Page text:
Taste Easter in Naples

Celebrate the season with this strange pie from southern Italy

Photo courtesy of Journo.it

The Neapolitan pastiera is not your typical pie. Instead of jam or fruit, the pastiera contains a ricotta crème interior. This chewy, dense filling is so soft that it melts in your mouth and yet solid enough that it blends with the flaky crust to create one harmonious bite. It almost has the texture of raw cookie dough.

Somehow dense and rich while remaining light and delicate, the pastiera is guaranteed to make everyone at the table smile. In fact, according to Neapolitan legend, the first time King Ferdinand II saw his wife smile was when she tasted a pastiera. The king was so delighted to see the infamously dour Maria Theresa of Austria actually look happy that he ordered his chefs to make the Easter specialty year-round.

Photo courtesy of Alterkitchen

So how can you make this antidepressant pie? First, you need the ingredients, most of which are impossible to find outside of Naples, let alone Italy. The original recipe calls for cooked grains (grano cotto), orange blossom water (or something called aroma torta millefoglie), sheep- or cow-milk ricotta, and lard, none of which are easily accessible in your average American grocery store.

But with some creative substitutions, we can create the same flavor profile and texture with an American twist. Will it be the same thing as you’d find in a Neapolitan pasticceria? Never in a million years. But it’s often when I’m forced to substitute the traditional recipe with the local ingredients I have on hand that I strike culinary gold. When it comes to cooking, the secret ingredient to my best recipes is a combination of necessity and mistake.

So let’s work with what we’ve got. Here’s what we can call a pastiera alla americana with lots of flexibility for substitutions.

Pastiera alla americana

Total time: 2 hours

Servings: 8–10 (makes 1 pie)

For the pudding filling:

2 cups cooked wheat berries*

1 cup of milk

½ tsp vanilla extract

Tsp cinnamon

Lemon zest

1 1/3 tbsp orange blossom water**

For the ricotta filling:

1 cup ricotta***

1 cup sugar

3 eggs

For the pie crust (This is to make the crust from scratch, but if you buy it pre-made I won’t report you to the baking authorities.):

2 eggs

2 cups pastry flour

½ cup white sugar

1 ½ sticks butter (3/4 cups)****

1 tsp active dry yeast

½ tsp baking powder

Substitution options:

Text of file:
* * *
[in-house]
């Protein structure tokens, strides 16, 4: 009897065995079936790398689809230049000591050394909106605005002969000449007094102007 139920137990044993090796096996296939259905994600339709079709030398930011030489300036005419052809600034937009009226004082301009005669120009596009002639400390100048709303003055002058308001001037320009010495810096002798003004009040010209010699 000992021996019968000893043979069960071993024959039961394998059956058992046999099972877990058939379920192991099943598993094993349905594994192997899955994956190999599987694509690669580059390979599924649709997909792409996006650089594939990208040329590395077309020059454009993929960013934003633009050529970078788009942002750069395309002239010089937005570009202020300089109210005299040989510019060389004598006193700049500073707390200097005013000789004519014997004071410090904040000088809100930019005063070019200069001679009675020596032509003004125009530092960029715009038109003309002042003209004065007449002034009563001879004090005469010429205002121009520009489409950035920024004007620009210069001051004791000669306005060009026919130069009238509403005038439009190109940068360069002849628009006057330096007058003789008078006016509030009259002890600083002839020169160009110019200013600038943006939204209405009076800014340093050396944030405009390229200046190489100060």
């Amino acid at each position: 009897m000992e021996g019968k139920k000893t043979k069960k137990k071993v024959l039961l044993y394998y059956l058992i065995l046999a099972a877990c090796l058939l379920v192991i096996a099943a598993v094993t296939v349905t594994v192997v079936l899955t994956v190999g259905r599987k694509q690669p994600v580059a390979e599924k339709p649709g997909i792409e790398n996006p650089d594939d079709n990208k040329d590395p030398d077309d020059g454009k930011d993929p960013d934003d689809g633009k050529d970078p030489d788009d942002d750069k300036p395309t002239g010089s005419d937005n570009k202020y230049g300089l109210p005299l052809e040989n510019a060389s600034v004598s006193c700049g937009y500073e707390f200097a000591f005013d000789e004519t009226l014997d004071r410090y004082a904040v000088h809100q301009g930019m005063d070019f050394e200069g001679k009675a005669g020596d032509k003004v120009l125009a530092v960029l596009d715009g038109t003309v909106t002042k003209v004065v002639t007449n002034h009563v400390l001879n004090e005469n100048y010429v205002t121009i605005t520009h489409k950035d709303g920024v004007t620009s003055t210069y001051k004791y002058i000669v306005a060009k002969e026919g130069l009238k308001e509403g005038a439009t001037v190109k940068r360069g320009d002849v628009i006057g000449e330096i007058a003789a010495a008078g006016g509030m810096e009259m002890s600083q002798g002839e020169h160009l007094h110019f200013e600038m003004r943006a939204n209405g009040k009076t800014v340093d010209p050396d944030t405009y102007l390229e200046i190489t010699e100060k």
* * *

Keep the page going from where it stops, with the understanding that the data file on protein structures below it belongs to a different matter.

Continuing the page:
*If you can’t find wheat berries, you can use 4 tbsp of cream of wheat

**If you can’t find orange blossom water, grated orange peel will do the trick

*** If you can’t find ricotta, try mascarpone or cream cheese or crème fraîche, or a creamy, thick yogurt, or even silky tofu

*** If you prefer oil instead of butter, try 1/3 cup + 1 tbsp sunflower seed oil


Let’s start with the “pudding” that will go inside the pie:

1. Mix all the “pudding” ingredients (cooked wheat berries, milk, vanilla, cinnamon, lemon and orange zest) in a pot and let it simmer on the stove for 15 minutes or so until it becomes thick and almost like a porridge.

2. Once the pudding is cooked, transfer it into a mixing bowl and let it cool down.

As you wait for the pudding to cool, go ahead and prepare the pie dough:

3. Set aside a few spoonfuls of flour. You’ll need this later for when you knead the dough in step 7.

4. Mix all the dry “pie crust” ingredients (i.e. flour, sugar, yeast and baking powder) together in a big mixing bowl.

5. Now work in your butter or oil, mixing until the ingredients are uniform. It should feel like wet sand.

6. Now work in your eggs. The dough should start to feel a bit smoother as you work it with the eggs.

7. Did you set aside a bit of the flour? Excellent. Sprinkle a generous amount of flour on your counter (or whatever surface you prefer) and gently knead the dough. Keep adding in the flour until you’ve used it all.

8. By now you should have a beautiful ball of pie dough. Cover it up (I use a silicone lid, but you can also use plastic wrap) and leave it in the fridge for at least 30 minutes.

As you let your dough set, let’s add the ricotta filling to our pudding:

9. Take your 3 eggs and separate the yolk from the whites.

10. Mix the yolks into the pudding.

11. Beat the whites with a whisk or electric hand mixer until they’re what pastry chefs call “soft peaks.” They should look like fluffy clouds. Then mix them into the pudding as well.

12. Mix the ricotta and sugar into the pudding. If you have orange blossom water, now is the time to pour some in!

Now we have our dough and our filling ready! It’s time to make the pie:

1. Roll out the pie dough until it’s about 1/8 inch thick.

2. Butter or oil a pie pan and sprinkle with a thin layer of flour

3. Line the dough onto the pie pan and set aside any excess dough (you will use the leftover dough for the top)

4. Pour the filling into the pie pan

5. With the leftover dough, roll it out and cut strips to line the top of the pie in a classic crisscross pattern

6. Bake the pie in the oven at 340 F for about 1 hour

The pastiera before baking (photo courtesy of Chiarapassion)

Now you’re ready to enjoy the taste of Easter in Naples! The eggs, ricotta, and milk represent the abundance and fertility of Spring, while the spices and citrus evoke the sweet perfumes of a seaside garden along the Amalfi coast.

This is definitely not a quick “weekday” recipe, but I promise it will make your holiday extra special. Also, this pie actually tastes better the longer you leave it out. Traditionally, nuns would make the pie on Thursday so that by Easter Sunday all the flavors would have had time to blend together and be even more harmonious. So enjoy your Easter pastiera and Buon appetito!



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